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When 'Pirates' Becomes the Pirated

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Central Pictures Corporation

If you were one of the 9 million people who illegally downloaded “Fast Five,” it might not occur to you that 2011 was a magnificent year at the movies. And you wouldn’t be interested in any of the myriad 10-best lists, let alone one you’re about to read from some obscure critic. This is not about fancy art films with subtitles being more legitimate than Hollywood blockbusters. If you pride yourself on being a movie buff, you would insist on seeing “Mission: Impossible — Ghost Protocol” in Imax. Then you would agree that 2011 was indeed awesome. But since you already know movies like “Hugo,” “A Dangerous Method,” “The Tree of Life,” “Melancholia” and “The Descendants” to be great, this list champions films that need a little cosmic extra push.

M. Tsai’s Top Movies of 2011

A BRIGHTER SUMMER DAY Made in 1991 and only getting a proper U.S. theatrical release a full two decades later, Edward Yang’s dramatization of real-life overachievers-turned-juvenile delinquents has stood the test of time and proven to be the definitive historical document on life in Taiwan under martial law. Ultimately, it’s about escape from the strict regimen of life — with any reward for hard work seeming intangible at best— to just feel, love and live. The innocence of that time and place — also encapsulated by Hou Hsiao-hsien in one of the “Three Times” segments — is now lost; and all we can do is romanticize.

A SEPARATION A gripping whodunit under the guise of a domestic drama, Asghar Farhadi’s cautionary tale warning against the modernization of Iran was impeccably written, directed and performed. If you were guileless enough to think “Circumstance” was great Iranian cinema, you ain’t seen nothin’ yet.

THE ARBOR An unprecedented documentary told almost entirely through reenactments, Clio Barnard’s groundbreaking film captured the devastating cycle of familial neglect, low self-esteem and self destruction that completely ruined lives that were once so full of promise.

MARGARET Kenneth Lonergan officially joined the ranks of Martin Scorsese and Spike Lee in delivering a thoroughly authentic New York experience. Although slightly outdated, the film was the perfect emblem for our collective post-9/11 grieving process.

BEGINNERS Mike Mills’s semiautobiographical tale about the life traps of a commitment phobe was sober, unsentimental and — as a result — genuinely moving. Navigating abstract memories and psychosis through mementos, it nicely transcended any indiewood quirkiness.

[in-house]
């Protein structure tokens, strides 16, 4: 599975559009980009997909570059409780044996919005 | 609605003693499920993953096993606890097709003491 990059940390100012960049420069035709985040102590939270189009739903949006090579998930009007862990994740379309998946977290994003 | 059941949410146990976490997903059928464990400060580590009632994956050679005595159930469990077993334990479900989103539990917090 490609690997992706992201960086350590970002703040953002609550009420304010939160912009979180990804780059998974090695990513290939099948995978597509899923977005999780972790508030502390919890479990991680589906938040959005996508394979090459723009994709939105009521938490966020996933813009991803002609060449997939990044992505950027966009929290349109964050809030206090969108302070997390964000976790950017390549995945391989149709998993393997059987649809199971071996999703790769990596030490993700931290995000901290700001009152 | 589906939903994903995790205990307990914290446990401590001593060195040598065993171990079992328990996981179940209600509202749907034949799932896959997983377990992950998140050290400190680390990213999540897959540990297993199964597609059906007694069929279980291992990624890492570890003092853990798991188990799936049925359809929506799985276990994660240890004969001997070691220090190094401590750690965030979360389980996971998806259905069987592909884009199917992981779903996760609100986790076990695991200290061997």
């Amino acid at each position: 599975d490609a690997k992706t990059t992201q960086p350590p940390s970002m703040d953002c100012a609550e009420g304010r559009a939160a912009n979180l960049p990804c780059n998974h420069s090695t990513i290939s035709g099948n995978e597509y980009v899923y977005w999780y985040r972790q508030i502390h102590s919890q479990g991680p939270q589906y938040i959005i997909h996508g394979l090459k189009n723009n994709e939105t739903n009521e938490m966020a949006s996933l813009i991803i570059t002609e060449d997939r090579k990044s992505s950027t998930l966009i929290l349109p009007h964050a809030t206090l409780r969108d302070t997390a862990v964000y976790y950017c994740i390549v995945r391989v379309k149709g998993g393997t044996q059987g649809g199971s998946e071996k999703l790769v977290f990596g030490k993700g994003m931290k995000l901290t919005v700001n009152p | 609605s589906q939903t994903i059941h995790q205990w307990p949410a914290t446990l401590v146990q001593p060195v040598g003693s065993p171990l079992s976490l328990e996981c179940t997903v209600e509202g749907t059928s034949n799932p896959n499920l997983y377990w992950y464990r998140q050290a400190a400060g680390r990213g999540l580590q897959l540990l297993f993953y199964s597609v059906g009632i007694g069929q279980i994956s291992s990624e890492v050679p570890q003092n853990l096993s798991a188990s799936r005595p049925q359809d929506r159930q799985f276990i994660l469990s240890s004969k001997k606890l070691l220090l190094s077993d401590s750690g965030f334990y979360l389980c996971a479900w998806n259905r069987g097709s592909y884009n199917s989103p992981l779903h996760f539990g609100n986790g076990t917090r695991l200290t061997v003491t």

THE LAST CIRCUS It was everything you would expect from an allegory for Franco-era Spain by the deranged genius Álex de la Iglesia.

CERTIFIED COPY By stepping out of Iran, Abbas Kiarostami proved his artistry was no fluke. And with “Certified Copy,” he blurred the line between life and art the same way he did the one between drama and documentary.

INCENDIES Denis Villeneuve masterfully rendered a brutal and compelling meditation on war, survival and reconciliation, through a daughter tracing her late mother’s steps from the Middle East to Canada.

THE FUTURE Anyone who’s ever been a struggling artist (or a struggling anything, really) knows that Miranda July told the truth.

UNITED RED ARMY A colossal recounting of how the 1960s Japanese student movement disintegrated from committed radical to unfocused extremist fringe, Koji Wakamatsu’s uncompromising and towering achievement was required viewing in the year of Occupy Wall Street.

M. Tsai’s Top Albums/Singles of 2011

KARA “Step” (DSP) This was their year, and the phenomenal title track pretty much spelled out why. But the bonus track “Dear Kamilia” was possibly the best song heard anywhere in the world in 2011. Deceptively simple, the Korean remake of the end-credits theme from TV Tokyo’s “Urakara” series is an impeccably crafted pop song with a bittersweet crescendo and a breathtaking climax all its own.

MBLAQ “Blaq Style” (J.Tune Camp) If you don’t believe the best R&B songs in the world are now being produced in South Korea, all you need do is take a listen to “Cry.”

SDN48 “Ai Tyuseyo” (Universal) Although all members will be “graduating” from the group in 2012, this song more than justified its raison d'être.

2PM “Republic of 2PM” (JYP/Ariola Japan) The single “I’m Your Man” alone would have made the list, but nearly every track here is blazing. Ultimately the album made the cut because “Hanarete Itemo” — composed by group member Jun.K — was so unexpectedly spectacular.

TVXQ! “Why? (Keep Your Head Down) Repackage” (S.M.) Just in case you had any doubts that “Why?” was hands-down the most infectious anthem of the year, the twosome TVXQ! served up a one-two punch with the slow jam of the ages, “Before U Go.”

MARSHA AMBROSIUS “Late Nights & Early Mornings” (J) Technically the single “Far Away” came out last year, and hopefully this entry makes up for my glaring omission.

BEAST “Fiction and Fact” (Cube) Topping “Shock” was no easy task, but they probably achieved it with the slick single “Fiction.”

SISTAR19 “Ma Boy” (Starship) I wasn’t completely sold on the song until I heard it full blast at the KBS New York Korea Festival at New Overpeck County Park in New Jersey. That glorious bass line is something to behold.

4MINUTE “4Minutes Left (Jewel Version)” (Cube) Not to diminish 4Minute member Hyuna making waves with her “Bubble Pop,” but one shudders to think how berserk Spin magazine would go if its staff only knew how ferocious a track “Geo Ul A Geo Ul A” was.

AKB48 “Sakura no Ki ni Narou” (King) The track’s terrific, but Hirokazu Kore-eda’s masterpiece of a music video made the song that much more affecting.

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